Shay’s Story

May 19, 2021

To recognize National Stroke Awareness Month, former patient Shay Traywick, now 41, reflects about the lessons she learned when she had a stroke nearly two years ago this month.

traywick-stroke-awarenesIt was Memorial Day weekend when Traywick was at a pool party with friends. She was simply enjoying food, family, friends and fellowship, but things for Shay began to take a strange turn.

“The right side of my bottom lip began to go numb,” she said. “I told my friends about it and we just brushed it off because it was so weird.”

A few minutes passed by and it got better, but Traywick realized the numbness returned again, but this time in her chin as well.

“I just thought it was so weird that it came and went like it did. Each time it came back, I felt it in more of my face including my chin and my jaw line,” she said.

At 39, Traywick said she didn’t have any major health conditions that would put her at risk for something like a stroke, but her symptoms were very similar.

The acronym F.A.S.T. is typically used when describing stroke symptoms (Facial drooping, Arm weakness, Speech difficulties and Time) to educate the public on detecting symptoms of a stroke.

After the party, Traywick went home and after winding down from the day, texted her friends jokingly letting them know that the numbness in her face was still there.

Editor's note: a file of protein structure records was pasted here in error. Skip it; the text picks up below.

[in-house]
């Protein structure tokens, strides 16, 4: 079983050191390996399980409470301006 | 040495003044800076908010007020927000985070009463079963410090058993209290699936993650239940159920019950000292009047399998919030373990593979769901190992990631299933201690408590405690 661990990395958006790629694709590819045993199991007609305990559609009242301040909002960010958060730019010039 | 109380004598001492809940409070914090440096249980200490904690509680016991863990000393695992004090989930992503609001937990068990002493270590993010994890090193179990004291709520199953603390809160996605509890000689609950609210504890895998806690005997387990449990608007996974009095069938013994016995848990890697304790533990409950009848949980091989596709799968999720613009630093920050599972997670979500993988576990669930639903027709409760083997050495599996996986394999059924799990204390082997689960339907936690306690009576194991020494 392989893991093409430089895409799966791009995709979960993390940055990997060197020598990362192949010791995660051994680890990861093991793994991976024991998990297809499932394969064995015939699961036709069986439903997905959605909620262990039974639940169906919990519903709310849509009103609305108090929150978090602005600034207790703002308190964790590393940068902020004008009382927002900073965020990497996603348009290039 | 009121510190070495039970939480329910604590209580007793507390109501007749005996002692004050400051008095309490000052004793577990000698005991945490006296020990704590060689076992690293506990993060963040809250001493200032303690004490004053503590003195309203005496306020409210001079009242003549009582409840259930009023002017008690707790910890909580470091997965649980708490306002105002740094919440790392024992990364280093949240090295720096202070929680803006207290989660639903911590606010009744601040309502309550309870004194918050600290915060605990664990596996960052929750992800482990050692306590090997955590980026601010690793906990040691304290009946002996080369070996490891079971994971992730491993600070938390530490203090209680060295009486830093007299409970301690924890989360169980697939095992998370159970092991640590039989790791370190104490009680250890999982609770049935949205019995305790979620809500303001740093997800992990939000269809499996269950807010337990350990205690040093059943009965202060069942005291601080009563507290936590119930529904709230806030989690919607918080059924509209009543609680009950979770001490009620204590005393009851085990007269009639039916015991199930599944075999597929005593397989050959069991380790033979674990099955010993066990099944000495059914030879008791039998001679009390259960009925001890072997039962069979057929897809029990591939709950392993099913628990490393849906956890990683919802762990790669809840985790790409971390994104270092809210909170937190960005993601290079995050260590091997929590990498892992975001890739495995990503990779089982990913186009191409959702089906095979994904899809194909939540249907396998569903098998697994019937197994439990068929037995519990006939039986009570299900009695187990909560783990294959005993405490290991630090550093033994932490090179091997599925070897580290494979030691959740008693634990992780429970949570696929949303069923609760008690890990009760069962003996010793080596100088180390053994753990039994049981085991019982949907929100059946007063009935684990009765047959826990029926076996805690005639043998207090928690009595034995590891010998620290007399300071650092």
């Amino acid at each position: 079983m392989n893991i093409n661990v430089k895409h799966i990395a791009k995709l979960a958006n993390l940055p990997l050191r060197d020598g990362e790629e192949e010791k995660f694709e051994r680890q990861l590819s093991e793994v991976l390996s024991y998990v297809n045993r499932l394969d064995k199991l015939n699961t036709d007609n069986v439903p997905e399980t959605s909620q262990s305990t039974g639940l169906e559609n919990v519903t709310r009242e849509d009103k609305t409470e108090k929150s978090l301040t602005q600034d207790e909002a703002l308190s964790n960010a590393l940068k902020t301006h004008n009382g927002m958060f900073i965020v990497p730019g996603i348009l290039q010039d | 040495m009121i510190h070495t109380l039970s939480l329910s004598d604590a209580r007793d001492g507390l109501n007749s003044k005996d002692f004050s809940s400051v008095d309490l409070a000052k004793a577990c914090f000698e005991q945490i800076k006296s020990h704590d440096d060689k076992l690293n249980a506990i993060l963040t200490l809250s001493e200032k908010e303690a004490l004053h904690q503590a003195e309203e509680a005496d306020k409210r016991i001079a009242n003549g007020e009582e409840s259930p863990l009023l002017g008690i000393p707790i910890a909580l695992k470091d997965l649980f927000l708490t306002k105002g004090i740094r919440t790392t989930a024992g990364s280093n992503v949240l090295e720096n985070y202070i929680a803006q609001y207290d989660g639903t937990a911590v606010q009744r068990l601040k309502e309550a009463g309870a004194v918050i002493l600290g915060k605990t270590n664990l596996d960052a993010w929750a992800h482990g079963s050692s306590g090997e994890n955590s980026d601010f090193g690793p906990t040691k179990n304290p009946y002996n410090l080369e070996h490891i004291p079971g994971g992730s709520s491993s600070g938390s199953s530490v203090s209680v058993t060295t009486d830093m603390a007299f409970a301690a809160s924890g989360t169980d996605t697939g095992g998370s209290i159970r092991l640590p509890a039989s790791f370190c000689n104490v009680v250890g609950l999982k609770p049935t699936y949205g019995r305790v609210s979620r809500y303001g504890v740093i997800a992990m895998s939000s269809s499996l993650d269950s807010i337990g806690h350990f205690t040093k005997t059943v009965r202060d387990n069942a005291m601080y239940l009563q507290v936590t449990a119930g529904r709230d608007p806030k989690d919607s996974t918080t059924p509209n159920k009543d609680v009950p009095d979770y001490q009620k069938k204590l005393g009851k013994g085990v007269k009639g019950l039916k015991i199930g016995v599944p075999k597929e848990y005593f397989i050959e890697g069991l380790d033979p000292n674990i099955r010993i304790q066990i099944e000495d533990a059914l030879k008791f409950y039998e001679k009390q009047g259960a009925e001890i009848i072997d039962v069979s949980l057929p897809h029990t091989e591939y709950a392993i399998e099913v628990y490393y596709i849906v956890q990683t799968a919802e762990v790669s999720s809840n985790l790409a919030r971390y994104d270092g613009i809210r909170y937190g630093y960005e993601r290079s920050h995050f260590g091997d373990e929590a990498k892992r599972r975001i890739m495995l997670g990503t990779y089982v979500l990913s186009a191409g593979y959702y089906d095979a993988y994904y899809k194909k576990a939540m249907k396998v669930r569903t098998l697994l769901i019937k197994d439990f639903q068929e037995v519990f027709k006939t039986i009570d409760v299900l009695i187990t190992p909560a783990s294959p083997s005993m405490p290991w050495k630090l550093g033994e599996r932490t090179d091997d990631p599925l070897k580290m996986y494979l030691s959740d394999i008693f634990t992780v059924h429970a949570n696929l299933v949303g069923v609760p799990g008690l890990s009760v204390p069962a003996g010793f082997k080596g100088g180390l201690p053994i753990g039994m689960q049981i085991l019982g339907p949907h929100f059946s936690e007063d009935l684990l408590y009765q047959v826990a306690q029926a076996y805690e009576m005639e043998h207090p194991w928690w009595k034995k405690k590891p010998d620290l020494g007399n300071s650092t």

“My friend then gave me a call because her husband is a nurse and he was concerned,” she said. “He suggested that I squeeze my husband’s hand and, although I thought it was weird, I did it. After noticing my strength wasn’t the same on both sides, (my husband) told us he thought we should go to the ER.”

Although confused and not thinking it was necessary to go, she went to Shelby Baptist Medical Center.

“When I went there, it was like an alarm went off. My face was dropping and my blood pressure was ridiculously high,” she said. “After they gave me a full assessment, they administered tPA (a clot busting medication) for those suspected to have had a stroke.”

Traywick was then sent to the ICU at Shelby. She said during her recovery she experienced an improvement in pain levels and didn’t have any major signs of damage.

“I was so very blessed to have a good recovery. The clot was small and we went quickly to Shelby Baptist, which I think made all the difference in the world. Although, I wasn’t particularly at risk for a stroke and the doctors couldn’t tell me more about why it happened, they said what they know it is that if I had of waited to come in, it would have been much worse,” she said.

Traywick learned a lot after her experience, including the importance of listening to your body.

“I felt foolish going in to the ER because I didn’t think anything was wrong, but it’s better for you to go and tell them you are foolish than for it to be a lot worse. I do believe that I got the best care that could have given to me at any one time,” she said.

Traywick is a former fifth grade teacher at Thompson Intermediate School and now works for the Shelby County Schools as an instructional coach. She credits Shelby Baptist and the team’s quick response to her continuing to recover so well, even two years later.

“I was downplaying it down to my very last slur, but they took it all seriously and made me feel like it was going to be OK. I wasn’t nervous about anything they were going to do. They made me just believe that they were going to handle it. I wouldn’t have wanted to be anywhere else. I believe the fact that the team acted so quickly could have made the difference in be walking and talking today,” she said.